Seasons of Change
Scientific studies show the change of seasons affects everything from our moods and metabolism to gene and immune system activity. As we transition from summer to fall, it’s not surprising to feel under the weather.
The primary function of our complex immune system is to prevent and limit infection. Innate immunity, the first line of defense, goes after threats to skin surfaces and mucous membranes. White blood cells called leukocytes look for risks from viruses, bacteria, toxins, and parasites.
Adaptive, or acquired immunity response, are antibodies as a result of prior exposure to illnesses, vaccines, and the environment. That is why we recover more quickly from infections as we progress from childhood to adulthood.
What factors boost immunity? Adequate sleep, regular exercise, and attention to hydration are a given. Proper nutrition, maintaining a healthy weight, moderate drinking, and positive emotions improve cytokines, molecules that work within cells to regulate and affect immune system response.
Follow Mother Nature’s cues. Eat seasonal fruits and vegetables; spend time outdoors to soak in the power of sunlight. Try to minimize chronic stress since resulting cortisol hormones can suppress the body’s immune response. Poor sleep and sleep deprivation affect the body’s circadian rhythm and can disrupt the immune system too. Don’t smoke, avoid infection by frequently washing hands and cooking foods thoroughly.
The immune system can be compromised. Malfunction can occur due to age, obesity, malnutrition, or inherited disease. Being overzealous in keeping a germ-free environment can also reduce the immune system’s effectiveness.
To minimize the effects of colds and flu, one wellness expert suggests:
- Take preventative measures year-round. Seventy percent of the immune system resides in gut flora, so help flora flourish by eating fermented foods or taking probiotics. Take 500 to 1000 mg of vitamin C daily.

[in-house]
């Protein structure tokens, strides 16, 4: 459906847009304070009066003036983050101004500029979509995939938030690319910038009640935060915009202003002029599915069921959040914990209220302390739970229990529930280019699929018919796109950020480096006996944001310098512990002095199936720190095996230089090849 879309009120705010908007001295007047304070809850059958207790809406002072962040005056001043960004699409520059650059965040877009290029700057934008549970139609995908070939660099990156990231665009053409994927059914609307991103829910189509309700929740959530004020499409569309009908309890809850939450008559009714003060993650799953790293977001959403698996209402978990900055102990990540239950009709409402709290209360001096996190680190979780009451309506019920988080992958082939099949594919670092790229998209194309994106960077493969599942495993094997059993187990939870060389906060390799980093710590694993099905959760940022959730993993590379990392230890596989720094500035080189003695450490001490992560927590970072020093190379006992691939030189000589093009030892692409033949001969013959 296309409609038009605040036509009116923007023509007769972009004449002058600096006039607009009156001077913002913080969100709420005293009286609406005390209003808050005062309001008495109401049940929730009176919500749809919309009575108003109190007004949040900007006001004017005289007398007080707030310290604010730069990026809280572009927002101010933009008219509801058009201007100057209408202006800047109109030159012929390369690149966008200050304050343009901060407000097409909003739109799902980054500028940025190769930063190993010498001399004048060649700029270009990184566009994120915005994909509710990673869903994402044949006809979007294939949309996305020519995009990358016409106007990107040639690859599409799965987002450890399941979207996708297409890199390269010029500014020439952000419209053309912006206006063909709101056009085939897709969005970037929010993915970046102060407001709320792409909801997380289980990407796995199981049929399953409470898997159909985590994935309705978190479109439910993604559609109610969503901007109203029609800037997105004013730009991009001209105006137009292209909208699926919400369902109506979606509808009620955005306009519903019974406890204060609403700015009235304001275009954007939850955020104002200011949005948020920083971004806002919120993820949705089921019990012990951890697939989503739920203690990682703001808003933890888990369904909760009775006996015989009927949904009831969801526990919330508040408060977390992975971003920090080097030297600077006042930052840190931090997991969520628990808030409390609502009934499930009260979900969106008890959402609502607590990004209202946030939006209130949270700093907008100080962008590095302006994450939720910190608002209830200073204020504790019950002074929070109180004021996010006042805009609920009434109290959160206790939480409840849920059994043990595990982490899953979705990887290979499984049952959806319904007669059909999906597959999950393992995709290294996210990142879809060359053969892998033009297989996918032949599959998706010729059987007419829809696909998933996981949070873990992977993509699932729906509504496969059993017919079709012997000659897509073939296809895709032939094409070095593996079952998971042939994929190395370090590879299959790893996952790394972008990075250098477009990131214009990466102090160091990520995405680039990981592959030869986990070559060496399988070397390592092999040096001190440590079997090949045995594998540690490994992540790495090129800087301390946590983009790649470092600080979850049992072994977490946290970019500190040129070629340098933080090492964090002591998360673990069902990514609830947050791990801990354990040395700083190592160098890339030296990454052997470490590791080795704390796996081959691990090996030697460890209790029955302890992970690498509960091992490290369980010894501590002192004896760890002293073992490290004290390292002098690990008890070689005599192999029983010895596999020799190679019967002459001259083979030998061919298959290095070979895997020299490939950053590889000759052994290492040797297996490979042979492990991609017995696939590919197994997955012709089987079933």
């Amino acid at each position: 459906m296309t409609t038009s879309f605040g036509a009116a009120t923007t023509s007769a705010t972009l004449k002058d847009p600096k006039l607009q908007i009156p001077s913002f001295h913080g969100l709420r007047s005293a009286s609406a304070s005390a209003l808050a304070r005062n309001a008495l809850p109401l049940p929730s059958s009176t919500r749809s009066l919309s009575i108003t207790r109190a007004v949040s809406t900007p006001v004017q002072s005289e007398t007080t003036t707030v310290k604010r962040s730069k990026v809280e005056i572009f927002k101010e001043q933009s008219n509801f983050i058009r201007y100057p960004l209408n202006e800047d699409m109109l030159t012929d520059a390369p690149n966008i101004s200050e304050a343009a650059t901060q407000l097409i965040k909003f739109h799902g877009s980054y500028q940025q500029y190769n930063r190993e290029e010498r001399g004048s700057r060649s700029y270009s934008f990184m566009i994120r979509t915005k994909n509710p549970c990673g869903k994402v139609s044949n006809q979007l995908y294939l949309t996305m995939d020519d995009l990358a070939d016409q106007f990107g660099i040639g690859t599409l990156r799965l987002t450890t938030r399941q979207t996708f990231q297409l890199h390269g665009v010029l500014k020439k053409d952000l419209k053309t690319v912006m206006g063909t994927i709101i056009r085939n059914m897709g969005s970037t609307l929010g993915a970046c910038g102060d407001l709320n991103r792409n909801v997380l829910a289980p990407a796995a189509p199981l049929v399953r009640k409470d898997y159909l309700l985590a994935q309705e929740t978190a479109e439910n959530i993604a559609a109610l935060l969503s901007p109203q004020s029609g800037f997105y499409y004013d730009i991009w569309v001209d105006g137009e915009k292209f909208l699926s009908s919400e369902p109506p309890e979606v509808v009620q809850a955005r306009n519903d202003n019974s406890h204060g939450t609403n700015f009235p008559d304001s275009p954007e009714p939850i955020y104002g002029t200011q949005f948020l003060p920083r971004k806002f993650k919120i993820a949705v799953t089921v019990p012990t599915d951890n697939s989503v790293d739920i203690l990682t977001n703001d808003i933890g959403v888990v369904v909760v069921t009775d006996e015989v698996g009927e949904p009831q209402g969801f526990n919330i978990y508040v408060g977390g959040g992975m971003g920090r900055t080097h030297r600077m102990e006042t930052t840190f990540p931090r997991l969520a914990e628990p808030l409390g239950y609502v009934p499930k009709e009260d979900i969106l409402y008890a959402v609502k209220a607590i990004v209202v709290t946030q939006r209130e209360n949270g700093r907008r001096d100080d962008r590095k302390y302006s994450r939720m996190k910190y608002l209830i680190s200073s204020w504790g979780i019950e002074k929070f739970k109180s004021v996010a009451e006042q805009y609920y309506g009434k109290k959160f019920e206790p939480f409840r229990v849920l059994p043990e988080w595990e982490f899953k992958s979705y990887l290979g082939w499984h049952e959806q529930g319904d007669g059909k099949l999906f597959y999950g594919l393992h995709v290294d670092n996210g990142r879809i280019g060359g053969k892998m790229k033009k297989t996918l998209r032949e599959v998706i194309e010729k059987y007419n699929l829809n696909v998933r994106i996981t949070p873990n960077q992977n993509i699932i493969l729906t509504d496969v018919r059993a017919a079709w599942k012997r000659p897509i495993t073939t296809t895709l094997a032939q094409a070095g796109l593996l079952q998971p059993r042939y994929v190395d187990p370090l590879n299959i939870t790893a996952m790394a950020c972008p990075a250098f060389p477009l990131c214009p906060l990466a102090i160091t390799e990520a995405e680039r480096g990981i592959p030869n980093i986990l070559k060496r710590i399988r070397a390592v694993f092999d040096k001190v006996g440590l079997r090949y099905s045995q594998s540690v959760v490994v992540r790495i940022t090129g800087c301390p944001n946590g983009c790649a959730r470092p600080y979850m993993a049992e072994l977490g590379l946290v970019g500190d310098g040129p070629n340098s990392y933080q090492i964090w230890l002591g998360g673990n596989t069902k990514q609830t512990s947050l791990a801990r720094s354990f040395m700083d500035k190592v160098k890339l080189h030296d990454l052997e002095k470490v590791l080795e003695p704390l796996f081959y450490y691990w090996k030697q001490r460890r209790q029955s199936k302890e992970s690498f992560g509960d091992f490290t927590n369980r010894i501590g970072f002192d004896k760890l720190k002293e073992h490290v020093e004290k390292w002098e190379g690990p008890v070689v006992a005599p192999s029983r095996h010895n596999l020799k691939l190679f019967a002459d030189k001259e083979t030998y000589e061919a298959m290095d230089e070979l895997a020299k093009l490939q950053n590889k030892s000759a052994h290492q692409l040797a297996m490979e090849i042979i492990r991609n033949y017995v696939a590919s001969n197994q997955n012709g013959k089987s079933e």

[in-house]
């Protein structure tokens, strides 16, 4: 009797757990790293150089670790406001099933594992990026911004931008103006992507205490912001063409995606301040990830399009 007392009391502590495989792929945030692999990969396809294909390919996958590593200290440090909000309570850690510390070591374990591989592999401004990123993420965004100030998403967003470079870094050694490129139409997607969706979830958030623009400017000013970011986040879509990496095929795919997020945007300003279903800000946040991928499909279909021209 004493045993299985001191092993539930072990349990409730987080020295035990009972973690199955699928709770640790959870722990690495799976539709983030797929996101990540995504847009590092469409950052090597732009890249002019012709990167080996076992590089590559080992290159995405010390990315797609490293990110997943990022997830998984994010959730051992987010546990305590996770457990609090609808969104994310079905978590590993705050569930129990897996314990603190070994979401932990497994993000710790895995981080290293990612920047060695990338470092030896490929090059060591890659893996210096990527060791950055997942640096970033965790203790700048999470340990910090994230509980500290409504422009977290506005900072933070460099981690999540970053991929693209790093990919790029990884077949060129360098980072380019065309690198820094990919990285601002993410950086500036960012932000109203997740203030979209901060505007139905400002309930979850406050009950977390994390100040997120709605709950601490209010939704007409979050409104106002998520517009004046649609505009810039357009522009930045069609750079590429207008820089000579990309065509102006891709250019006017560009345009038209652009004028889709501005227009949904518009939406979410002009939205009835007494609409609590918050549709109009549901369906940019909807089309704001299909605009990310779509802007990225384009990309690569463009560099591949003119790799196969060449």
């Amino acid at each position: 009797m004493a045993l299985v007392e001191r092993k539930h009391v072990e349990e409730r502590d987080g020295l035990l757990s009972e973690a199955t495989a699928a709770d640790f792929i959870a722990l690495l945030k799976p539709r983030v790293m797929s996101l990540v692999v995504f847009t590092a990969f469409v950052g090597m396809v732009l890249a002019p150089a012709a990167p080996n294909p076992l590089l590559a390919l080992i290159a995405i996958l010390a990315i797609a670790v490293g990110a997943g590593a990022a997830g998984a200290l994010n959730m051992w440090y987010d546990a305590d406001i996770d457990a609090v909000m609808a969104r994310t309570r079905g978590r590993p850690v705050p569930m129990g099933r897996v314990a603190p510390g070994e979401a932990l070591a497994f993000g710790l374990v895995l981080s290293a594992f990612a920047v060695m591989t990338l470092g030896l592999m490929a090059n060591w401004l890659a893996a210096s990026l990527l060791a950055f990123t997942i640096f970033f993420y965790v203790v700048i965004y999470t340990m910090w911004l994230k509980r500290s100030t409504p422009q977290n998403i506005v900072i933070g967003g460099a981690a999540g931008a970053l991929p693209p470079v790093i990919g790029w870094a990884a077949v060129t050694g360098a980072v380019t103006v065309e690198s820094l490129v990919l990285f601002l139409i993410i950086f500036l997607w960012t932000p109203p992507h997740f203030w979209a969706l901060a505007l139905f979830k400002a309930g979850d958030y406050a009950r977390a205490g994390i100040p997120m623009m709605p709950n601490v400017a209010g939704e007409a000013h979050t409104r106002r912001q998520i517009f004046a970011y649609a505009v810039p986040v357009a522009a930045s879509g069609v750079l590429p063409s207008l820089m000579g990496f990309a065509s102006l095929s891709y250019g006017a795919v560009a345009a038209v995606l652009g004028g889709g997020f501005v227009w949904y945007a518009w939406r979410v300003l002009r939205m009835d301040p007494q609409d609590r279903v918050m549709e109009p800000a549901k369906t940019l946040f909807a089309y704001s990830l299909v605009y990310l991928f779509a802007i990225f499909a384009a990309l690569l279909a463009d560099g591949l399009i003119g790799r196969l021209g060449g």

- When cold or flu symptoms first begin, boost immunity response with herbs and supplements. Use elderberry lozenges, fresh garlic, vitamin C, andrographis, medicinal mushrooms, and AHCC.
- As full-blown symptoms of weakness and fatigue take over, continue using herbs and supplements. Get nasal and sinus relief by inhaling steam vapor infused with eucalyptus essential oil. Add honey to hot tea to soothe throats. Take zinc for added support.
- Enhance recovery and relieve post-illness coughs with honey as an antibacterial in ginger tea. Avoid other ill people and hydrate with lots of water, green tea, and electrolytes.
Sometimes, being under the weather, run-down, or feeling knocked out happens. It may be time to modulate your body’s immune system. Boost resistance and speed recovery with QOL ImmunoComplex®, the only cold weather formula to feature AHCC®.
Three mainstays differentiate this one-of-a-kind formulation from other immunity supplements:
- AHCC® (Active Hexose Correlated Compound) is a patented, hybridized cultured medicinal Shiitake mushroom extract. Produced under a proprietary manufacturing process, AHCC is Japan’s top-selling specialty dietary supplement. Backed by 20 human clinical studies, it is used in over 1000 medical clinics worldwide.
AHCC boosts cytokine activity that manages the immune system and aids white blood cells to defend the body against foreign substances. AHCC is anti-inflammatory, balances the immune system, and protects healthy individuals during cold and flu season, and in high-risk locations.*
- AP-Bio™ Andrographis is a proprietary, standardized extract derived from a widely cultivated bitter Ayurvedic herb native to Southeast Asia. AP-Bio Andrographis is 52.7 percent more effective than a placebo in helping the body overcome immune challenges.*
- Immune-fortifying Vitamins and Minerals. Highly absorbable forms of vitamins and minerals, often deficient in American diets, complete this formula. Each dose includes 400 mg of liposomal-encapsulated vitamin C, 800 IU of vitamin D3, and 24 mg of the mineral zinc as patented methionine-bound OptiZinc® plus 2.4 mg of copper for protection against zinc-induced copper deficiency.*